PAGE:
Much of our psychology – and the resulting choices and behaviors – stem from a time when we foraged for food and when wild animals were more of a danger than taxi cabs. While we can still thank this hardwiring for keeping us out of actual harm, more often than not, it no longer applies in a world where we can order food from our iPhones.
This is a psychology truism when it comes to investing, too. Mix the heated emotions behind money and the complexity of investing, and you can have a psychological recipe for failure. I’ve spent more than a decade working in investing, and I’ve seen how our own minds can become the biggest deterrent when it comes to being successful in the field. As an advisor, I now help clients understand the enormous value in making rational decisions in these situations.
Just like people are able to overcome their fear of airplanes, it is possible to identify and zap away psychological traps in investing. Here are some common ones you may not be aware of that could be throwing off your game plan:
Obviously, nobody enjoys the feeling of a loss. Whether it’s in a game of flag football or in your career, we’ve all attempted to avoid that feared feeling.
You already know you hate losing, but what you might not know is that we’re naturally inclined to feel the searing pain of a loss far more than we experience the joy of a gain. Research has shown that we’re 2.5 times more likely to notice a possible loss than a gain.
Because of this tendency, you’re most likely going to pay a lot more attention when your portfolio is doing poorly than when it’s doing well. This starts becoming dangerous when you begin taking action – like with a diversified stock portfolio. Essentially, your mind will ignore history and a basic tenant of investing, that you shouldn’t sell low. Instead, your memories of all those previous times your portfolio recovered from a loss will be wiped clean, and become replaced with a burning instinct to sell.
To avoid this, you should pay more attention to your portfolio’s performance over time than to its recent losses (or gains).
Throughout life, there’s a fine line between being confident and having hubris. Often, we tend to gravitate towards the latter. Look no further than the famous study by Ola Svenson, “Are we all less risky and more skillful than our fellow drivers?”, in which an overwhelming majority of respondents rated themselves better drivers than the average drivers.
Anyone who has a basic grasp of statistics (or has been on a busy highway) knows this isn’t the case. This even happens with professional money managers. A similar study, “Behaving Badly,” was conducted on 300 fund managers; 74% of participants rated themselves better than average at their jobs.
This bias often rears its ugly head when your investments are doing well. Often, you’ll attribute it to your own skills, and overestimate your ability to pick more “winners.” This becomes dangerous when you think you can beat the market (when almost no one can), or when you make a concentrated bet on one investment. You can try to avoid this by staying cool, and realizing that chasing more gains will most likely wipe out your previous ones.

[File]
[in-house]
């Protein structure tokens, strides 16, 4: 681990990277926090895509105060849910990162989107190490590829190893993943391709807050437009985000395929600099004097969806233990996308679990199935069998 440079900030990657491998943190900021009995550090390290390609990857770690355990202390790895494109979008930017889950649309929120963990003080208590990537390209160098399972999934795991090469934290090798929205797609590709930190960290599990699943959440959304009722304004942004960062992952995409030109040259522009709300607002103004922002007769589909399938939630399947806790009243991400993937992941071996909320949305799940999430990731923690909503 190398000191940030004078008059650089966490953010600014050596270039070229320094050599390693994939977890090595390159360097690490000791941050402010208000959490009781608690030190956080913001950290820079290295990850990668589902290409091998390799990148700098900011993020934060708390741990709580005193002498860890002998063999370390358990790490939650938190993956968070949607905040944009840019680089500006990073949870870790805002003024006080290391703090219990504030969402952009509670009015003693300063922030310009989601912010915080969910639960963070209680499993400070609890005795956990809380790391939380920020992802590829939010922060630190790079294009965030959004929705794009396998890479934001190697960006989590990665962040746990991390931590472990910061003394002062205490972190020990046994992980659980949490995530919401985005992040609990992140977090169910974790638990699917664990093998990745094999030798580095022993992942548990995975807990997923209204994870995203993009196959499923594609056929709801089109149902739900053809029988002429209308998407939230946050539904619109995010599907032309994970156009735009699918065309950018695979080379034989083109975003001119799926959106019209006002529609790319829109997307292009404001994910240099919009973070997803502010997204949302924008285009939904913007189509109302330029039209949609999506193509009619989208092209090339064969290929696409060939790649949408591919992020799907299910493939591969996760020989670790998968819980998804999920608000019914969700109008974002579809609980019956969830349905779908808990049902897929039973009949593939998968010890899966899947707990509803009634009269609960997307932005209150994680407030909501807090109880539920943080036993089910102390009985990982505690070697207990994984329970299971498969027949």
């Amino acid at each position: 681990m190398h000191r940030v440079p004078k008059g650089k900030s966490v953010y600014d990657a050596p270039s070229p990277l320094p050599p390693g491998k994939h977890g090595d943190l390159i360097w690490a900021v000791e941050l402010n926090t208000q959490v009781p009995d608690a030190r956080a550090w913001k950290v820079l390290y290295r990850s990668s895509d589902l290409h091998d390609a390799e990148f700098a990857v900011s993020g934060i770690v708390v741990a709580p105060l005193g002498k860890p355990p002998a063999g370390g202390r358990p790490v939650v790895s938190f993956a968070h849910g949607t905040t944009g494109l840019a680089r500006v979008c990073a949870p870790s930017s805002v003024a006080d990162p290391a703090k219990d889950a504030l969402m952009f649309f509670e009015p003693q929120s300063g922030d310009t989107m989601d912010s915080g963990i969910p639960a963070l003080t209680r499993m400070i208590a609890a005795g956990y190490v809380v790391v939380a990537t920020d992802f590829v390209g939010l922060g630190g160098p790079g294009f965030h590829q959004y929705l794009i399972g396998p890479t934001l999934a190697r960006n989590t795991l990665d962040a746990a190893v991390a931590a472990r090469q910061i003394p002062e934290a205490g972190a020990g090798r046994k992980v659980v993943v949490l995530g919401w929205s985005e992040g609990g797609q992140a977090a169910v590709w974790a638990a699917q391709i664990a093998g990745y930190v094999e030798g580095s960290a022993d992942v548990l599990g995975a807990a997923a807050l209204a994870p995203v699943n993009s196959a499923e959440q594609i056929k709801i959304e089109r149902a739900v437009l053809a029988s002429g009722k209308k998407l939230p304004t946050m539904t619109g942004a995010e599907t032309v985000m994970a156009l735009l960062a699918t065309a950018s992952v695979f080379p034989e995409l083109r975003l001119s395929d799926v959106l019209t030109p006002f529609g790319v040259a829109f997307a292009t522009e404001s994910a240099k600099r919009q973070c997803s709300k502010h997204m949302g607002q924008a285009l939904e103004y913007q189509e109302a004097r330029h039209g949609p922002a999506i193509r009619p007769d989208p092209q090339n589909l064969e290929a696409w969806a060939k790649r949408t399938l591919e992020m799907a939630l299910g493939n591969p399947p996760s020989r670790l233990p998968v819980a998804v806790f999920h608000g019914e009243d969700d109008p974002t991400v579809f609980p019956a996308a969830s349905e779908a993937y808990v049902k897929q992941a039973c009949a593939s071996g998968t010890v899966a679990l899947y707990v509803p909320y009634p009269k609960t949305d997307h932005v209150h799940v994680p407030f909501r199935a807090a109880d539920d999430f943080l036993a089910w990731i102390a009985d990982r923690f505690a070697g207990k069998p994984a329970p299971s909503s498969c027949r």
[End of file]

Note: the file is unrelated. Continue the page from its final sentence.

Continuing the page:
We’re social creatures who try to follow the pack. But Wall Street is often just like checking out at the supermarket: You don’t want to be the one joining the longest line.
When an investment is making the news and doing very well, most people move their money into it, and then even more follow suit. This leads to a psychological trap in investing: It makes you want to follow the herd when the price is high and getting even higher.
Here’s what you should consider instead: If everyone is buying something, know that you’re probably too late to catch most of its upward momentum.
Hot Hand Fallacy
You may have heard of “hot streaks” in sports – a phenomenon where a player or team’s victories build momentum and it snowballs into even more wins. Players like Stephen Curry of the Golden State Warriors certainly can make this seem like a reality. However, in the study “The Hot Hand in Basketball: On the Misperception of Random Sequences,” it was reported that every shot made in basketball had no effect on any other one.
Quite simply, in sports or other fields, hot streaks don’t exist. But the hot hand fallacy can lead your brain to think otherwise. For instance, if an investment class is repeatedly doing well year after year, it might seem like a “sure thing.”
Look no further than emerging market stocks to see how this will lead you astray. They had double-digit performances from 2005 to 2007, so 2008 could have appeared to be a “surefire” win. If you bet big and followed this perceived winning streak, however, it would have led to some severe disappointment when stocks lost half their value that very year.
The lesson here: While you may miss out on an occasional potential large win, you’ll also avoid the searing pain of large losses by staying the course with a diversified portfolio.
We can’t eliminate these biases in our thinking, but we can notice them. Just by taking steps to educate yourself and stay aware of how your gut can affect your decisions, you’ll be ahead of most of the investors out there.
This article was written by Forbes Finance Council from Forbes and was legally licensed through the NewsCred publisher network.
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